We developed a standard TCRB informed consent document that explained open access databases and their associated risks, and gave participants the option to choose whether or not to allow genomic data obtained from their specimens to be released to open access databases. The consent form explained both open access and controlled access databases, and specified that, because open access databases are freely available to the public, the privacy risks associated with open access databases may be greater than with controlled access databases.
The consent form covered the following main points with regard to open access databases:
- An open access database is a scientific database that anyone on the Internet can access.
- If the participant agreed, we may submit his or her genetic and health information into an open access database. We would not deposit any personal information, like name, address, or social security number, into any scientific database.
- Depositing genetic and health information into an open access database makes it easier for more researchers to access it and use it for their studies.
- Because genetic information is unique to an individual, it is possible for someone to trace it back to that person.
- Though the risks to participants may be small, if someone were to trace genetic information back to an individual, that information could be used to discriminate against that participant. It is also possible that someone could trace genetic information back to participants’ biological family members. There may also be other risks that cannot be predicted at this time.
The informed consent process involved a discussion with a member of the research team, during which the participants were encouraged to ask any questions they had. It was our goal that by providing potential participants with this information, as well as the opportunity to opt out of open access data sharing, to respect participant autonomy and help them to make educated decisions about the use of their samples and genomic data.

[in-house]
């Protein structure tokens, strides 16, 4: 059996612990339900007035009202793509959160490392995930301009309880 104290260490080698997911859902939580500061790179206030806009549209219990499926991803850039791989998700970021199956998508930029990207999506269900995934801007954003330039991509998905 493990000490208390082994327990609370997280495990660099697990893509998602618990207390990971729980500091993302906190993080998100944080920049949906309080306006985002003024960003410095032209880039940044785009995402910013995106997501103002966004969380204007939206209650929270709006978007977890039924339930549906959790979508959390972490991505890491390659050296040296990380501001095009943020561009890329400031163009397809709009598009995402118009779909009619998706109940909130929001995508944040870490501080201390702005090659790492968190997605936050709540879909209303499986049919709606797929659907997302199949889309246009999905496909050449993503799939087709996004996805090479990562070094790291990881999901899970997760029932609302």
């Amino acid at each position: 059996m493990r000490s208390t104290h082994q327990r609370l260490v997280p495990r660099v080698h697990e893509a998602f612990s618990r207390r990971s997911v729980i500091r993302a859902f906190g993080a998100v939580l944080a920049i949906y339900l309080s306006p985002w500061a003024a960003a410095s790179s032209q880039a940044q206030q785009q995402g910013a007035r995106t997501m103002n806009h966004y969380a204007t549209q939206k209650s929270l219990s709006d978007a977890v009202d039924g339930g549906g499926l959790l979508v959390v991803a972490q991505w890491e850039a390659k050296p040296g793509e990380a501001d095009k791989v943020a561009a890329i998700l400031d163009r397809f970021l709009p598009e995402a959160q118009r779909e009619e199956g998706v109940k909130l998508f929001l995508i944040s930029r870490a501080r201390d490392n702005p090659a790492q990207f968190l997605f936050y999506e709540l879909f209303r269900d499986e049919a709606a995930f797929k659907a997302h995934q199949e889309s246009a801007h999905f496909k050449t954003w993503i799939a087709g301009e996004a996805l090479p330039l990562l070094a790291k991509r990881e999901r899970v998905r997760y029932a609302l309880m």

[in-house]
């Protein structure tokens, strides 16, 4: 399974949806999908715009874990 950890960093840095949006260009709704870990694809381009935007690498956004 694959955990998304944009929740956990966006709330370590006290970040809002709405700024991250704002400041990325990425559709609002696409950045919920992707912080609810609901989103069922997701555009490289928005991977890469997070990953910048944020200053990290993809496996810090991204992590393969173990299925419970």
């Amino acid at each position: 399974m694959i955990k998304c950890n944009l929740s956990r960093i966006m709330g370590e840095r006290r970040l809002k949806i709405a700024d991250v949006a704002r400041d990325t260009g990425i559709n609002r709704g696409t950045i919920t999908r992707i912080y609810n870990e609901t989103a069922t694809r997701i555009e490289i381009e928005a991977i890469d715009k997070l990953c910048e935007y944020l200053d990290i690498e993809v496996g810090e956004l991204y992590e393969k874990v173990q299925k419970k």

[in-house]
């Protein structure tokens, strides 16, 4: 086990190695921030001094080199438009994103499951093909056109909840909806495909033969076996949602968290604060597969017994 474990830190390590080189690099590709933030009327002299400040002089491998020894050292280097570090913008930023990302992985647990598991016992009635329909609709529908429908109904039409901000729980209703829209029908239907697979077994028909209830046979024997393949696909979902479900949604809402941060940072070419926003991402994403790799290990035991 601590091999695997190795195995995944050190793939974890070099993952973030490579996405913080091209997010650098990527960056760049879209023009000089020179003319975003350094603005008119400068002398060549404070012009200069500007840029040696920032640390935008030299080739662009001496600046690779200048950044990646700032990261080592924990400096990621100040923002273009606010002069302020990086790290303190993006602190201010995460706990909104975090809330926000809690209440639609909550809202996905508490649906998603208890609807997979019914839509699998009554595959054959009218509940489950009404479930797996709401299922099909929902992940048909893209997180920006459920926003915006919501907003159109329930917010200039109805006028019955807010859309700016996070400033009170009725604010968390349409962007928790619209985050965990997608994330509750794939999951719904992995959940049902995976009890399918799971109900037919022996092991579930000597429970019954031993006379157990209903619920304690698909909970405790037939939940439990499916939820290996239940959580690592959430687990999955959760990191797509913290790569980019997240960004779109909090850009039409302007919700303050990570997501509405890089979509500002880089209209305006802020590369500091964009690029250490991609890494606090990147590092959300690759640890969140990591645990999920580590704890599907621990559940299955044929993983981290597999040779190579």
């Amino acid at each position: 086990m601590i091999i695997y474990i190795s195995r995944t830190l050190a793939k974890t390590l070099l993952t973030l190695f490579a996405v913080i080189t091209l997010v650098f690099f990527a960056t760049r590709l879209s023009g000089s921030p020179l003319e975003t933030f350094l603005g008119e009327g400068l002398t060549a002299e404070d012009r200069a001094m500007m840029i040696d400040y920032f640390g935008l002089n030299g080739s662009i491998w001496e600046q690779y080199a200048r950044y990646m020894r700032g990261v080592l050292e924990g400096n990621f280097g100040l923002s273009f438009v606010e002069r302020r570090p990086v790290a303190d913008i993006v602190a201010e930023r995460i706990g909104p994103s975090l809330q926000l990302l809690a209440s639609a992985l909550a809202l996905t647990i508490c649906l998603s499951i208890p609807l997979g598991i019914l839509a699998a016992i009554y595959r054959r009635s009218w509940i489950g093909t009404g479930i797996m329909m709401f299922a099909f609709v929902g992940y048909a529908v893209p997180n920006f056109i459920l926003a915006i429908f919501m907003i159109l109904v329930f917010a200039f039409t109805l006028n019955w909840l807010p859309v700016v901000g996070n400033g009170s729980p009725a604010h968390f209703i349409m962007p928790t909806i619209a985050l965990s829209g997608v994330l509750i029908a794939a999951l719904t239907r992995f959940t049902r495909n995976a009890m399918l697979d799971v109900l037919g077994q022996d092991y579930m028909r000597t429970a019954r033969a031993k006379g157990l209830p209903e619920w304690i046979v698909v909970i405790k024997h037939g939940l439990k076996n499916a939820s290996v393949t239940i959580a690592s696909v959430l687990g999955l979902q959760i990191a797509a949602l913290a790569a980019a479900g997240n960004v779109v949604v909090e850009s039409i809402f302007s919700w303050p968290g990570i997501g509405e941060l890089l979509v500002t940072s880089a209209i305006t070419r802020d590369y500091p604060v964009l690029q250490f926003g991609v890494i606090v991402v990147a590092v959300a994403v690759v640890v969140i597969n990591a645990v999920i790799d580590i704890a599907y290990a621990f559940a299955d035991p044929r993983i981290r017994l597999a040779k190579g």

Participant Education & Understanding Assessment
To further ensure participant understanding of open access databases and the related privacy risks, we developed an education session that reviewed some of the main points of the consent form in a question and answer format, using visual aids where appropriate. You can download the open access database education session here.
Immediately following the education session, we asked participants to complete a short, 15-question survey that assessed: 1) objective understanding of open access databases and related privacy risks, 2) subjective understanding, 3) comfort with decision to participate, 4) risk tolerance, and 5) perspective toward balancing privacy with utility of genomic data in research. At the end of the survey participants reviewed the correct answers to the objective understanding questions.
Once the participants completed the education session and survey, they were given the opportunity to change their decision regarding open access data release.